Science of Smart Cities Makes a Splash

The SoSC program has officially begun!


Lead by our fantastic NYU Tandon students, middle schoolers from around NYC study and build the technology that many of our cities will use in the future. The objective of smart cities is to ensure a more liveable, efficient, and connected environment for urban life in the future. Teaching these concepts at a young age helps prepare the next generation for the impact of these technologies, as well as their own academic studies, leading to a beneficial future in which both scientists and their communities thrive.  

Another important benefit of the SoSC program is the addition of training to help the students become better public speakers, courtesy of the Irondale Theater here in Brooklyn, with 10 total hours of training throughout the duration of the program. At the start of the program, expressive games and speaking exercises introduced the students’ personalities and fostered early dialogue between them in a fun and comfortable way. The theatre training is scheduled in between classes through the duration of the month-long program to strengthen the student’s presentation and speaking skills as well as improve their comfort in conveying information with peers, specifically with STEM-related knowledgee.

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There are many examples of how the things students in the SoSC labs learn will one day benefit entire populations. Ben Esner, K12 STEM Director, cited the study of Smart Cars in the SoSC program going years back, emphasizing that today they are more common than ever. In the coming weeks, students will be learning skills like coding, circuitry, and other skills in the field of smart tech, preparing them to create the innovations of the future. The combination of this newer type of study alongside basic civil engineering is the core of what Smart Cities are all about.    


Before they could begin their studies of smart cities, however, they needed to learn the basics of how existing cities function, in order to blend these existing concepts with smart technology later on. In their first week, students of SoSC studied topics like water filtration and PH measurement, as well as the analysis of solar data, to understand the techniques employed by civil engineers in building infrastructure for large populations. All of the students were very eager to learn, build, and work diligently to come up with ways their findings could be applied to improve the systems which cater to the needs of the community.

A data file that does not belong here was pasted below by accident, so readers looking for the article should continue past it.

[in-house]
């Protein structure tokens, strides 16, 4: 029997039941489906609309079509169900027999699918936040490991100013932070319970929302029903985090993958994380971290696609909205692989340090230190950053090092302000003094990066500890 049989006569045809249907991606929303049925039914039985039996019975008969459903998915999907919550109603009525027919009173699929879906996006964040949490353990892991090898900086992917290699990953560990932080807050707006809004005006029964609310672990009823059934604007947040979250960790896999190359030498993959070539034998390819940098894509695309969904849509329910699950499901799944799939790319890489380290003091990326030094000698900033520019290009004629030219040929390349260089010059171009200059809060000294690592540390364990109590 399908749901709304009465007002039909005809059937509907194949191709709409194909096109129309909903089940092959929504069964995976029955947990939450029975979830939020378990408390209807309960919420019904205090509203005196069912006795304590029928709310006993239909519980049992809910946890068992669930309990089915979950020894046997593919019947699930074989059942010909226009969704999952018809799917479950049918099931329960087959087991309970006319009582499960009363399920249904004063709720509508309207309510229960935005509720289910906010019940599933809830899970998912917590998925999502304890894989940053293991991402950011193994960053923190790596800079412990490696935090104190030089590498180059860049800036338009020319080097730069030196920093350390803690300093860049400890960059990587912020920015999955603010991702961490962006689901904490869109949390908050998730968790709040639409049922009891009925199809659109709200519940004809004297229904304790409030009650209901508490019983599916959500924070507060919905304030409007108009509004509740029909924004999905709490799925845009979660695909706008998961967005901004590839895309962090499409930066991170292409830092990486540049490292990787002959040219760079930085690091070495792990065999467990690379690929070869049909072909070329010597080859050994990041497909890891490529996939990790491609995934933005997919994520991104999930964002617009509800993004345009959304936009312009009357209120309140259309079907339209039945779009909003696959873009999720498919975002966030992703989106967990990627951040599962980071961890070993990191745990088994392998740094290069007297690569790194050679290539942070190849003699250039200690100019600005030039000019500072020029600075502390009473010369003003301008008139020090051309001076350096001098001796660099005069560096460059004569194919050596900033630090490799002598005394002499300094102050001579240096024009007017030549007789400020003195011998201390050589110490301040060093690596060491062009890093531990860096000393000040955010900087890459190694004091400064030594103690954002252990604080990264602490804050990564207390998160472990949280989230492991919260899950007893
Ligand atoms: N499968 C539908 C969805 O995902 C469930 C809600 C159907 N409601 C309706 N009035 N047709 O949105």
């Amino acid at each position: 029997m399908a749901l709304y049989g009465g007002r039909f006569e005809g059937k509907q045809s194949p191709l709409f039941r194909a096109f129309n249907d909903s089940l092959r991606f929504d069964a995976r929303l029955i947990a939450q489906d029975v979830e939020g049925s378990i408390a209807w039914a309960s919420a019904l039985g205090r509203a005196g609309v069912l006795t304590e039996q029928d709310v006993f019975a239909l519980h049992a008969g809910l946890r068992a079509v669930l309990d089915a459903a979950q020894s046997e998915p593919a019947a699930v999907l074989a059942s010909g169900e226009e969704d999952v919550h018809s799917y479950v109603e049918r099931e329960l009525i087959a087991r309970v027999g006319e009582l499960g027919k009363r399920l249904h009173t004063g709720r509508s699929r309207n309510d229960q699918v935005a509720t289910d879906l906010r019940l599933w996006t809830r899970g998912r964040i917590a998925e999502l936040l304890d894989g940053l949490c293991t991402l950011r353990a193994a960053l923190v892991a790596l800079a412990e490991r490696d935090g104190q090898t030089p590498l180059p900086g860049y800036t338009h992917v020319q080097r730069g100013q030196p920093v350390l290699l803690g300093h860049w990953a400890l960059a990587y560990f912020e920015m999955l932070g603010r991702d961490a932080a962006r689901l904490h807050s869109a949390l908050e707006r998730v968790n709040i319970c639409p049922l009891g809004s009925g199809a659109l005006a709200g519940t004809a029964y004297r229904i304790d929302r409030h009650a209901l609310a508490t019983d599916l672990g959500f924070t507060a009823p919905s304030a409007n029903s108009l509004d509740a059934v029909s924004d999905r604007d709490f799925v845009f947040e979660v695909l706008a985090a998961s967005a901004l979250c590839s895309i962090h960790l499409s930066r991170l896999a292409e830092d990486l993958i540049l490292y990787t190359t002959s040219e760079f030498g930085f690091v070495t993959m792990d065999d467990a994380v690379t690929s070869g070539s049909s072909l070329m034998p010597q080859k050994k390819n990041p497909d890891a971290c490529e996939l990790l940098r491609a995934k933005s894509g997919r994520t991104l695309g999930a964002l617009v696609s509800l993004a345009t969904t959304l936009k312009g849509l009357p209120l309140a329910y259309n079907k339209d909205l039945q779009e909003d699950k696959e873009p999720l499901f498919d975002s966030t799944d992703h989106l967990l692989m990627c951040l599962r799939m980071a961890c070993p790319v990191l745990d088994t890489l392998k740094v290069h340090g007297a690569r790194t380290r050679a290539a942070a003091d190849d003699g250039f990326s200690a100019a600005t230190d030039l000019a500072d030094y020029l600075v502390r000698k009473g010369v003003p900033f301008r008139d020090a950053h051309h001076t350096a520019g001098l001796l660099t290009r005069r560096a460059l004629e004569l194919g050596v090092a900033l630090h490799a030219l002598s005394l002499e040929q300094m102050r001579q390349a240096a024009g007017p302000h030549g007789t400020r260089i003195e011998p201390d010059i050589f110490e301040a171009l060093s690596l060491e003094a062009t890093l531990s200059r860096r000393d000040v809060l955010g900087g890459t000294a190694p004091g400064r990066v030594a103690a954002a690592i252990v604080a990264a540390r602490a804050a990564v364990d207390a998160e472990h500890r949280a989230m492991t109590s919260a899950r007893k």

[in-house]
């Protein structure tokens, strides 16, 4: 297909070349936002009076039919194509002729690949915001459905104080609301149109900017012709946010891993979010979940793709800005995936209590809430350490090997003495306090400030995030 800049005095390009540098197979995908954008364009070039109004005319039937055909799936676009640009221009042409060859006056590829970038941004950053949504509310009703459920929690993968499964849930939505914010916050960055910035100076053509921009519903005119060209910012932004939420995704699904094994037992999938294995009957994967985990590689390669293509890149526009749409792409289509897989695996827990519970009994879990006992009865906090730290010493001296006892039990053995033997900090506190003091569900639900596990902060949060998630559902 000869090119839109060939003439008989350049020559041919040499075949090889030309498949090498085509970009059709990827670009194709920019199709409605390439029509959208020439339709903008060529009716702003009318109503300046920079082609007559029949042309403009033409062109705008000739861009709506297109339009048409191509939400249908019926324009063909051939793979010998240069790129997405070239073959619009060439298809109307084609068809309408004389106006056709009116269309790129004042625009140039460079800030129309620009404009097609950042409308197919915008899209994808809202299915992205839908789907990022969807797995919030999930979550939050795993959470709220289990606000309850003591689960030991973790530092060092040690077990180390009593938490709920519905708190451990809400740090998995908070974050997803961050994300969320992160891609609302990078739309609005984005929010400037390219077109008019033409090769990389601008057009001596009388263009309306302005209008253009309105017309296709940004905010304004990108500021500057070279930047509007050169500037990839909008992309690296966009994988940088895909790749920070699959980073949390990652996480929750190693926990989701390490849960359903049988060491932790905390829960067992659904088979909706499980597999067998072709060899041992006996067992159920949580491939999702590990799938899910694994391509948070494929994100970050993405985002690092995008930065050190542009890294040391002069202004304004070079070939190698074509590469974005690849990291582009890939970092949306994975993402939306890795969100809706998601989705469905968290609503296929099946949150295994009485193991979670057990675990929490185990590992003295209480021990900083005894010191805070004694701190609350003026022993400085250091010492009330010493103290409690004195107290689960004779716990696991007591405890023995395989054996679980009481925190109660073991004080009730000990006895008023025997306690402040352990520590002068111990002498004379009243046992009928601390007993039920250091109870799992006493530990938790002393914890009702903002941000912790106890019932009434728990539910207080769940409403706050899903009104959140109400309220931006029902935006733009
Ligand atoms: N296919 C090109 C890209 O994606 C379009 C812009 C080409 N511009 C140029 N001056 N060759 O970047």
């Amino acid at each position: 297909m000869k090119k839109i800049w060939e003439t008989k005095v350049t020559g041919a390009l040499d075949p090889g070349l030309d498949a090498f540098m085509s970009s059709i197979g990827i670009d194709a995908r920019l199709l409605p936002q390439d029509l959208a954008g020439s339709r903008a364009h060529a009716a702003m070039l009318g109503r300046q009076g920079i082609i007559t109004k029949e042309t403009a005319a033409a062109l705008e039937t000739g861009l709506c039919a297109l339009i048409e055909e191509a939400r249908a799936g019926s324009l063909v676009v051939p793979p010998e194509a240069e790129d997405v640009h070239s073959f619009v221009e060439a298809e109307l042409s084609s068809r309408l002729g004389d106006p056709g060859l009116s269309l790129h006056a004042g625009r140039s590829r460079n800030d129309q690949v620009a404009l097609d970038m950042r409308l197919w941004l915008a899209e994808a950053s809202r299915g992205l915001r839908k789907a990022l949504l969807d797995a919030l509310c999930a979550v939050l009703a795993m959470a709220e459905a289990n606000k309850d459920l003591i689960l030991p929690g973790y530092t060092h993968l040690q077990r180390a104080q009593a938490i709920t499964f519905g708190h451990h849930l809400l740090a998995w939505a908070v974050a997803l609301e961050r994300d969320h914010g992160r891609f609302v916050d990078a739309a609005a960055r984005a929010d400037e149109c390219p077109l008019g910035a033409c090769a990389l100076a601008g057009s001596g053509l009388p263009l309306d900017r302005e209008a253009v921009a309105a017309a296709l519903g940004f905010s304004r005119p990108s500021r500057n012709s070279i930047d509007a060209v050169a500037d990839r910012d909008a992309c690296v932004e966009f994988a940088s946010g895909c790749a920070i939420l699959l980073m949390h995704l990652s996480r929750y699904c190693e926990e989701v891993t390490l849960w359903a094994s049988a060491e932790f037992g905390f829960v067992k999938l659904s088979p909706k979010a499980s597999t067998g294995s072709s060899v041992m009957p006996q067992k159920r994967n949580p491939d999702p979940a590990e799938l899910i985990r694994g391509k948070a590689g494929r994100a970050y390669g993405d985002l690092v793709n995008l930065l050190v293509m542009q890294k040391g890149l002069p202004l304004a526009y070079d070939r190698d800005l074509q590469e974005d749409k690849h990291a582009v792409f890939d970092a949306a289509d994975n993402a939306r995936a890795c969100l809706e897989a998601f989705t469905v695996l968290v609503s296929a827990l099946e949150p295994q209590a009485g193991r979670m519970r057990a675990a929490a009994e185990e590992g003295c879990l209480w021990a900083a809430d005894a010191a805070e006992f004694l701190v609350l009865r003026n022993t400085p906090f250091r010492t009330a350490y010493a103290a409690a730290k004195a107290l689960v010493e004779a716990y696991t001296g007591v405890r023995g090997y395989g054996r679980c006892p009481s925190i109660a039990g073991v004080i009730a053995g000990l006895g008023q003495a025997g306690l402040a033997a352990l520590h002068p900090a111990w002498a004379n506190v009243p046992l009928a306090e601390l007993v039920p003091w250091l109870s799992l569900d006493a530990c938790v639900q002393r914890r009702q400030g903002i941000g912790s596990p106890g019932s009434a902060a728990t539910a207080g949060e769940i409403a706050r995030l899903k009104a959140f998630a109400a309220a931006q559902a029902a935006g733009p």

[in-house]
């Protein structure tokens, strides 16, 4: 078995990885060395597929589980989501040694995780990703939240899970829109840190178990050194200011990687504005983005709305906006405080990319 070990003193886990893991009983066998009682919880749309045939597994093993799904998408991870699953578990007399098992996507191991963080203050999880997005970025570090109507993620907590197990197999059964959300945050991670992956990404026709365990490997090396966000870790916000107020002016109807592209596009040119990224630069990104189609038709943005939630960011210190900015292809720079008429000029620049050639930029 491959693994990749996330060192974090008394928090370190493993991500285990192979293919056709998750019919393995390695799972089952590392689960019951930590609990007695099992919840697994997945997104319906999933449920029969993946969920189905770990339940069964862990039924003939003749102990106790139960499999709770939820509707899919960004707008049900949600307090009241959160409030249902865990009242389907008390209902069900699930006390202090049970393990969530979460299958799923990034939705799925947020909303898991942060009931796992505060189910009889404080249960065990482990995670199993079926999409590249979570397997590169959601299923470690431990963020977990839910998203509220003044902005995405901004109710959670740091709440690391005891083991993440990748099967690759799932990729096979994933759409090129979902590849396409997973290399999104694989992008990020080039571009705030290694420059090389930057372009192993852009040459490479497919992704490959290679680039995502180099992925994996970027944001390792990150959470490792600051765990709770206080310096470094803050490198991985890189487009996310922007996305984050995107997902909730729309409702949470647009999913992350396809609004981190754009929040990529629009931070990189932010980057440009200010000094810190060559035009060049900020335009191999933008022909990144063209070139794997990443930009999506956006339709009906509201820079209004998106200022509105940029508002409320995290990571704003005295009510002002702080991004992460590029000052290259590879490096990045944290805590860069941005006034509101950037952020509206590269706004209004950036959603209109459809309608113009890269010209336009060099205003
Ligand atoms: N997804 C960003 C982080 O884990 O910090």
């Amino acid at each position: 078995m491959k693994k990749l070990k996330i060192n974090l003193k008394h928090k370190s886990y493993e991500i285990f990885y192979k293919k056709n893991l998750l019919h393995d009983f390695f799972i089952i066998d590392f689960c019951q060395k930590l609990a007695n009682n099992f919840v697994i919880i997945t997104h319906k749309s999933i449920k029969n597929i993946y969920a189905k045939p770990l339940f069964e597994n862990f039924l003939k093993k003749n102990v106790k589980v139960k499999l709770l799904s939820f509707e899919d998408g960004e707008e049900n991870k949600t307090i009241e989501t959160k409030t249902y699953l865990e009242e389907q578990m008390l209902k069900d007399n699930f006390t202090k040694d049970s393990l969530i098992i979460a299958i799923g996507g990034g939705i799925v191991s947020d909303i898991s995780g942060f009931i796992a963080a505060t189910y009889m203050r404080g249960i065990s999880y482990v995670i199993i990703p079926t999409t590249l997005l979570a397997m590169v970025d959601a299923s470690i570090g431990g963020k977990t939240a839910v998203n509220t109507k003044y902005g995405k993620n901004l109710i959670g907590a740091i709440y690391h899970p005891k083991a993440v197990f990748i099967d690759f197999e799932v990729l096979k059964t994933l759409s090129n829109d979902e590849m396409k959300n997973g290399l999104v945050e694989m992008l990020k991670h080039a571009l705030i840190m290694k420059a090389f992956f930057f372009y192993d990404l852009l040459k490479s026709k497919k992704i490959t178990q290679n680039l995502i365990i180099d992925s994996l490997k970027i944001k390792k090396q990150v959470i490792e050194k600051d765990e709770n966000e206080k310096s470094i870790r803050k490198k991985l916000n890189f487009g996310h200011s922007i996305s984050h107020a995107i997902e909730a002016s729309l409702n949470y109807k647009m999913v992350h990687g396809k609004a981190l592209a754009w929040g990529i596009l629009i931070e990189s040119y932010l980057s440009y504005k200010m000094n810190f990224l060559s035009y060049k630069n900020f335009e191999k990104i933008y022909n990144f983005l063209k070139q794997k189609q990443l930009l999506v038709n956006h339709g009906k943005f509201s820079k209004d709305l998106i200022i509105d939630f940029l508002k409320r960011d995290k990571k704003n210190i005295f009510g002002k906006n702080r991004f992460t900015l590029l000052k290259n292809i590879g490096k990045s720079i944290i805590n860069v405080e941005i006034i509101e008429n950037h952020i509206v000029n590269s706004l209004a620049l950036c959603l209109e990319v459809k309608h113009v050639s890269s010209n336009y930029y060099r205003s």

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Students started out by performing a water syphoning activity, where they learned about water pressure and the importance of water conservation. The students also performed a water filtration activity in which they used paper filters and varying types of sediments to see which filtered water the best. They then performed a PH activity to test the acidity or basicity or certain substances. This taught them a valuable method of testing the purity of water, which they applied to their knowledge of filtration and impurity detection to better assess how communities might improve regulating and cleaning their water.


To end the busy week, students constructed towers made out of balsa wood, glue, and tape to measure their strength, height, width, and cost efficiency. Adding the concept of cost when it came to their materials was essential because it made the activity more realistic, and added the consideration of practicality and efficiency which is pivotal to great engineering. The first week culminated in the Great Balsa Wood Competition in which all the SoSC classes squared off against each other, determining which tower design could bear the most weight. It was a fitting send off for a week full of energy, engineering, and ingenuity.

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Written by Nicolas Parada and Henry McClure